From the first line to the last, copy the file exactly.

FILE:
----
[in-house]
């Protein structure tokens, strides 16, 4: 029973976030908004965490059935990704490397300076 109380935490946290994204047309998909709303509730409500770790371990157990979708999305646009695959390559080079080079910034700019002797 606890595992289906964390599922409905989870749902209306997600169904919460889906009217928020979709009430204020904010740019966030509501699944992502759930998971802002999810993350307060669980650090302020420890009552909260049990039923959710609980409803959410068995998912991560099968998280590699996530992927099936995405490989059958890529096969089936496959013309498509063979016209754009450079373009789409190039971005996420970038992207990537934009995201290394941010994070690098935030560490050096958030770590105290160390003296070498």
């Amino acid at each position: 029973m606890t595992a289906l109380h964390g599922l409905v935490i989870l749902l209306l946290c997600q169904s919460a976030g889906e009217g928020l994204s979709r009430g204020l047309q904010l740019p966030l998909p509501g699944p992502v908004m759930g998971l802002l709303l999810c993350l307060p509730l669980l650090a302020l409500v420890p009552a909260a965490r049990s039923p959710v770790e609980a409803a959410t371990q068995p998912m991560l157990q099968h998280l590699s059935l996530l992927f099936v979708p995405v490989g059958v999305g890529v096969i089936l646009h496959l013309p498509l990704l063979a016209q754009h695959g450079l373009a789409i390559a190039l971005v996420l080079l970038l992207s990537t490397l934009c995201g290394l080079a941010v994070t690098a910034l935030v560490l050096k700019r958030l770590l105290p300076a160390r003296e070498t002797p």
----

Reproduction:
[in-house]
């Protein structure tokens, strides 16, 4: 029973976030908004965490059935990704490397300076 109380935490946290994204047309998909709303509730409500770790371990157990979708999305646009695959390559080079080079910034700019002797 606890595992289906964390599922409905989870749902209306997600169904919460889906009217928020979709009430204020904010740019966030509501699944992502759930998971802002999810993350307060669980650090302020420890009552909260049990039923959710609980409803959410068995998912991560099968998280590699996530992927099936995405490989059958890529096969089936496959013309498509063979016209754009450079373009789409190039971005996420970038992207990537934009995201290394941010994070690098935030560490050096958030770590105290160390003296070498």
């Amino acid at each position: 029973m606890t595992a289906l109380h964390g599922l409905v935490i989870l749902l209306l946290c997600q169904s919460a976030g889906e009217g928020l994204s979709r009430g204020l047309q904010l740019p966030l998909p509501g699944p992502v908004m759930g998971l802002l709303l999810c993350l307060p509730l669980l650090a302020l409500v420890p009552a909260a965490r049990s039923p959710v770790e609980a409803a959410t371990q068995p998912m991560l157990q099968h998280l590699s059935l996530l992927f099936v979708p995405v490989g059958v999305g890529v096969i089936l646009h496959l013309p498509l990704l063979a016209q754009h695959g450079l373009a789409i390559a190039l971005v996420l080079l970038l992207s990537t490397l934009c995201g290394l080079a941010v994070t690098a910034l935030v560490l050096k700019r958030l770590l105290p300076a160390r003296e070498t002797p």